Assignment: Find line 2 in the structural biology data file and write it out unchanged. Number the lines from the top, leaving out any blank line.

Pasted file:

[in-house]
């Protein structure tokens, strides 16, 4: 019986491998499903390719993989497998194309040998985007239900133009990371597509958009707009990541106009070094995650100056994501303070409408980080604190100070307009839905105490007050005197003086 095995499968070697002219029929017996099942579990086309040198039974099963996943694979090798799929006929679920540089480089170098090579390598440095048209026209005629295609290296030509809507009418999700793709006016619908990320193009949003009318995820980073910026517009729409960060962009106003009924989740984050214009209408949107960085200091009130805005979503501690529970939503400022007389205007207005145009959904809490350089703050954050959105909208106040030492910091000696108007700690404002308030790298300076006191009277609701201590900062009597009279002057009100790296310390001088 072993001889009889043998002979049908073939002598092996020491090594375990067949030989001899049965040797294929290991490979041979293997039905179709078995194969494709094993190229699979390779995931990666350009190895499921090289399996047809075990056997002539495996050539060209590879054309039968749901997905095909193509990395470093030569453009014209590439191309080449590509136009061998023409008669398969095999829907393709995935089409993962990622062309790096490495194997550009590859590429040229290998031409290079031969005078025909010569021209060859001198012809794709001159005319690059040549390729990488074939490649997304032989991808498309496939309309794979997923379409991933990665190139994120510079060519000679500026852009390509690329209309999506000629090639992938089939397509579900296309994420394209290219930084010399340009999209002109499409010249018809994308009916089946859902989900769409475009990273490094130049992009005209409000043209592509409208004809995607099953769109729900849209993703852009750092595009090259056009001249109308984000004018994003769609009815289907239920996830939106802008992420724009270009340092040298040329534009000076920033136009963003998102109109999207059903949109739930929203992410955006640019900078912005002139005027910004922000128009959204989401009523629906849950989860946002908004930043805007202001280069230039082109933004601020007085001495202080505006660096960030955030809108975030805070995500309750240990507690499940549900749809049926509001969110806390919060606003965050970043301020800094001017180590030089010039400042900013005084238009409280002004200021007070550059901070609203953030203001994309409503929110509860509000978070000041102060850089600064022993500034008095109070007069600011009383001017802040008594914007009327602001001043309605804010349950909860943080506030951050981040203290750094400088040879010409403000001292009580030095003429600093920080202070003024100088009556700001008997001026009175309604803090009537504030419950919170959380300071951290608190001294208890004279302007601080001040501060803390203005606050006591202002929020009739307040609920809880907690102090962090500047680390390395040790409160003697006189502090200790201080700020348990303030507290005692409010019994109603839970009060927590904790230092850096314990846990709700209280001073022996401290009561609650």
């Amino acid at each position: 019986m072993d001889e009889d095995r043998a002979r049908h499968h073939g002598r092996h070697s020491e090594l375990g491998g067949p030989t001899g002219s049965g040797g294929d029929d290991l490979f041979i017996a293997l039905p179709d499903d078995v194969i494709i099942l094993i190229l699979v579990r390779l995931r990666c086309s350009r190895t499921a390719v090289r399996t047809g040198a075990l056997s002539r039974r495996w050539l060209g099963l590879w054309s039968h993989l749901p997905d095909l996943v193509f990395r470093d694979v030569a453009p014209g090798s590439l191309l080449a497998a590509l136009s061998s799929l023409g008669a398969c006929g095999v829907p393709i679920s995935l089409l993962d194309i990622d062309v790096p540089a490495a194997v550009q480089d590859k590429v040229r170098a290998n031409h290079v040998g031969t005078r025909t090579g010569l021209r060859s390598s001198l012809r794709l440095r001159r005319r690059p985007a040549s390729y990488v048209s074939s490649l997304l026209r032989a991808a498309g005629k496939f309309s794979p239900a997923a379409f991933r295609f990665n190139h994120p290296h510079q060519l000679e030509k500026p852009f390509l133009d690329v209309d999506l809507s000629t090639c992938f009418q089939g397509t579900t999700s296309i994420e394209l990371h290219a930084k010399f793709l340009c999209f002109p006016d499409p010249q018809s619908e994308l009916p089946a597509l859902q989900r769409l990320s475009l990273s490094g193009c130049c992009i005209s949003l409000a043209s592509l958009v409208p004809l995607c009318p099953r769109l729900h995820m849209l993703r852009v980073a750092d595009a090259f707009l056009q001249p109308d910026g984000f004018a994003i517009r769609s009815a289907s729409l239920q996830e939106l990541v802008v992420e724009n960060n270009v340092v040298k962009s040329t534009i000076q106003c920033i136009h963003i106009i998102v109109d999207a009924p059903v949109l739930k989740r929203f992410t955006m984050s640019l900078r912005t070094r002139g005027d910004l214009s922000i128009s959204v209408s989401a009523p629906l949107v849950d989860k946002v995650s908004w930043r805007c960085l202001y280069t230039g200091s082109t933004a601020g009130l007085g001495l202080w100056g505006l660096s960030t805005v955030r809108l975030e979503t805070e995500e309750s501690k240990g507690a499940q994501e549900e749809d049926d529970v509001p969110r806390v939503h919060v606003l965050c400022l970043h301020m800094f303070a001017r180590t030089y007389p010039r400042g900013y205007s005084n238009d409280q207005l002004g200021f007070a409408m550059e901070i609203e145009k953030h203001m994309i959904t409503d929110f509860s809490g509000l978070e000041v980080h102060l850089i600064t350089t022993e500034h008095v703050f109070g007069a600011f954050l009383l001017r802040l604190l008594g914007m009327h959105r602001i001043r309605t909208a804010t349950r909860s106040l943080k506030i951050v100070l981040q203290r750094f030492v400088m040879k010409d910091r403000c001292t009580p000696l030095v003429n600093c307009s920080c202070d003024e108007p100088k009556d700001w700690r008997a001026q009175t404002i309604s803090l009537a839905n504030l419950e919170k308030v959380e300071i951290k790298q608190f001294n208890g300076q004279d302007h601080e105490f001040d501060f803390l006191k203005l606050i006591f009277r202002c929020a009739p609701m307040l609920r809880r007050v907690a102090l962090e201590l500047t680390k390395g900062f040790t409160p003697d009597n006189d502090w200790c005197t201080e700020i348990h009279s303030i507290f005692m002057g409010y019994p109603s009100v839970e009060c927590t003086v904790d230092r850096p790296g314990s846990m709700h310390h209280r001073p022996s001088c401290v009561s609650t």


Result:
């Protein structure tokens, strides 16, 4: 019986491998499903390719993989497998194309040998985007239900133009990371597509958009707009990541106009070094995650100056994501303070409408980080604190100070307009839905105490007050005197003086 095995499968070697002219029929017996099942579990086309040198039974099963996943694979090798799929006929679920540089480089170098090579390598440095048209026209005629295609290296030509809507009418999700793709006016619908990320193009949003009318995820980073910026517009729409960060962009106003009924989740984050214009209408949107960085200091009130805005979503501690529970939503400022007389205007207005145009959904809490350089703050954050959105909208106040030492910091000696108007700690404002308030790298300076006191009277609701201590900062009597009279002057009100790296310390001088 072993001889009889043998002979049908073939002598092996020491090594375990067949030989001899049965040797294929290991490979041979293997039905179709078995194969494709094993190229699979390779995931990666350009190895499921090289399996047809075990056997002539495996050539060209590879054309039968749901997905095909193509990395470093030569453009014209590439191309080449590509136009061998023409008669398969095999829907393709995935089409993962990622062309790096490495194997550009590859590429040229290998031409290079031969005078025909010569021209060859001198012809794709001159005319690059040549390729990488074939490649997304032989991808498309496939309309794979997923379409991933990665190139994120510079060519000679500026852009390509690329209309999506000629090639992938089939397509579900296309994420394209290219930084010399340009999209002109499409010249018809994308009916089946859902989900769409475009990273490094130049992009005209409000043209592509409208004809995607099953769109729900849209993703852009750092595009090259056009001249109308984000004018994003769609009815289907239920996830939106802008992420724009270009340092040298040329534009000076920033136009963003998102109109999207059903949109739930929203992410955006640019900078912005002139005027910004922000128009959204989401009523629906849950989860946002908004930043805007202001280069230039082109933004601020007085001495202080505006660096960030955030809108975030805070995500309750240990507690499940549900749809049926509001969110806390919060606003965050970043301020800094001017180590030089010039400042900013005084238009409280002004200021007070550059901070609203953030203001994309409503929110509860509000978070000041102060850089600064022993500034008095109070007069600011009383001017802040008594914007009327602001001043309605804010349950909860943080506030951050981040203290750094400088040879010409403000001292009580030095003429600093920080202070003024100088009556700001008997001026009175309604803090009537504030419950919170959380300071951290608190001294208890004279302007601080001040501060803390203005606050006591202002929020009739307040609920809880907690102090962090500047680390390395040790409160003697006189502090200790201080700020348990303030507290005692409010019994109603839970009060927590904790230092850096314990846990709700209280001073022996401290009561609650």